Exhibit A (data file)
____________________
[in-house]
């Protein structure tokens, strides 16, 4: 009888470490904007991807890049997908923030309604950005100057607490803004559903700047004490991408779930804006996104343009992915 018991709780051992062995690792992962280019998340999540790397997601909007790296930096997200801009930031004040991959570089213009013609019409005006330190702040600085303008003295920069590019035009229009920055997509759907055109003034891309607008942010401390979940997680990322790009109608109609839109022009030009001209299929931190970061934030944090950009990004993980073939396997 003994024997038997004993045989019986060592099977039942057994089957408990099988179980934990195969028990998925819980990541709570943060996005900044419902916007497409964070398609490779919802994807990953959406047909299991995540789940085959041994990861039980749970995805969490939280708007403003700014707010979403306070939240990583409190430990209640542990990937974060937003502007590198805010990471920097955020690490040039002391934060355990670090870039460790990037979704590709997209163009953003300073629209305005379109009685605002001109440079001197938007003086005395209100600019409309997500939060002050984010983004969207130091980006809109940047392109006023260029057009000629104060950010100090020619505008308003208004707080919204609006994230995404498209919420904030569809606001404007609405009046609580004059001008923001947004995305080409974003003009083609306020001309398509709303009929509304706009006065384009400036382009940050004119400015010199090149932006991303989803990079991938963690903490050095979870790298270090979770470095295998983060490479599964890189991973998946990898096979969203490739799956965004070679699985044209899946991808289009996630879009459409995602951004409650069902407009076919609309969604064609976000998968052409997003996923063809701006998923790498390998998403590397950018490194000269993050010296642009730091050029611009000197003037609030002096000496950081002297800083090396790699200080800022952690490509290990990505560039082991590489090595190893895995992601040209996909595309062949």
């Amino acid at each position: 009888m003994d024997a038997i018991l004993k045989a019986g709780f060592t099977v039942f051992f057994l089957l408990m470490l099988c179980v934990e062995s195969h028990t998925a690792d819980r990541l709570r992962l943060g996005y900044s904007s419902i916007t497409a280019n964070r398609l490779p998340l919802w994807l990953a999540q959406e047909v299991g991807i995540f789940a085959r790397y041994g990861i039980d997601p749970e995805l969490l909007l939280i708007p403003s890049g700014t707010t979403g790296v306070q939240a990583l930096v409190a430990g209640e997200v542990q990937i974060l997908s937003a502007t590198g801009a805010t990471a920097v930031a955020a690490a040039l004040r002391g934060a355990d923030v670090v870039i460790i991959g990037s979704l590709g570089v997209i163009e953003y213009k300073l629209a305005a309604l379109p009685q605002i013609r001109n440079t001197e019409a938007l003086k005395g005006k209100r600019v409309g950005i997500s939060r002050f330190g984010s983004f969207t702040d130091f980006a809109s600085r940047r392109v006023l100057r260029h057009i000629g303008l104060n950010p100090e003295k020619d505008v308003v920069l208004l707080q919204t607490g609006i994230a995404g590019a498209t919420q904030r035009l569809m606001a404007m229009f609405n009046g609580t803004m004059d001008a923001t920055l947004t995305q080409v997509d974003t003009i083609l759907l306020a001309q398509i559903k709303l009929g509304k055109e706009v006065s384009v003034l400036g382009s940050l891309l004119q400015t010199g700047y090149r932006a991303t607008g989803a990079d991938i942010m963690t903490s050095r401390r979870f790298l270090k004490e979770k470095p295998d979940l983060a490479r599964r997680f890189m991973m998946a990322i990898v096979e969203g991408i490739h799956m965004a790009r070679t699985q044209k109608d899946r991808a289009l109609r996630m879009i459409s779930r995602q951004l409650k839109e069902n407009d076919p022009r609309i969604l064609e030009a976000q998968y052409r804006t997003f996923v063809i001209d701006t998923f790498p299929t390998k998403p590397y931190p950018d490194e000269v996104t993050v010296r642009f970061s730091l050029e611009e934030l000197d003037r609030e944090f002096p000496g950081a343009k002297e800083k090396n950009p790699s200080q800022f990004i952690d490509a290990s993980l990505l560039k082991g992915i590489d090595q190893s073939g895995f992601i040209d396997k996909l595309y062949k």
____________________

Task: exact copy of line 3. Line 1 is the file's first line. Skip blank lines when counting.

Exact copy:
């Amino acid at each position: 009888m003994d024997a038997i018991l004993k045989a019986g709780f060592t099977v039942f051992f057994l089957l408990m470490l099988c179980v934990e062995s195969h028990t998925a690792d819980r990541l709570r992962l943060g996005y900044s904007s419902i916007t497409a280019n964070r398609l490779p998340l919802w994807l990953a999540q959406e047909v299991g991807i995540f789940a085959r790397y041994g990861i039980d997601p749970e995805l969490l909007l939280i708007p403003s890049g700014t707010t979403g790296v306070q939240a990583l930096v409190a430990g209640e997200v542990q990937i974060l997908s937003a502007t590198g801009a805010t990471a920097v930031a955020a690490a040039l004040r002391g934060a355990d923030v670090v870039i460790i991959g990037s979704l590709g570089v997209i163009e953003y213009k300073l629209a305005a309604l379109p009685q605002i013609r001109n440079t001197e019409a938007l003086k005395g005006k209100r600019v409309g950005i997500s939060r002050f330190g984010s983004f969207t702040d130091f980006a809109s600085r940047r392109v006023l100057r260029h057009i000629g303008l104060n950010p100090e003295k020619d505008v308003v920069l208004l707080q919204t607490g609006i994230a995404g590019a498209t919420q904030r035009l569809m606001a404007m229009f609405n009046g609580t803004m004059d001008a923001t920055l947004t995305q080409v997509d974003t003009i083609l759907l306020a001309q398509i559903k709303l009929g509304k055109e706009v006065s384009v003034l400036g382009s940050l891309l004119q400015t010199g700047y090149r932006a991303t607008g989803a990079d991938i942010m963690t903490s050095r401390r979870f790298l270090k004490e979770k470095p295998d979940l983060a490479r599964r997680f890189m991973m998946a990322i990898v096979e969203g991408i490739h799956m965004a790009r070679t699985q044209k109608d899946r991808a289009l109609r996630m879009i459409s779930r995602q951004l409650k839109e069902n407009d076919p022009r609309i969604l064609e030009a976000q998968y052409r804006t997003f996923v063809i001209d701006t998923f790498p299929t390998k998403p590397y931190p950018d490194e000269v996104t993050v010296r642009f970061s730091l050029e611009e934030l000197d003037r609030e944090f002096p000496g950081a343009k002297e800083k090396n950009p790699s200080q800022f990004i952690d490509a290990s993980l990505l560039k082991g992915i590489d090595q190893s073939g895995f992601i040209d396997k996909l595309y062949k």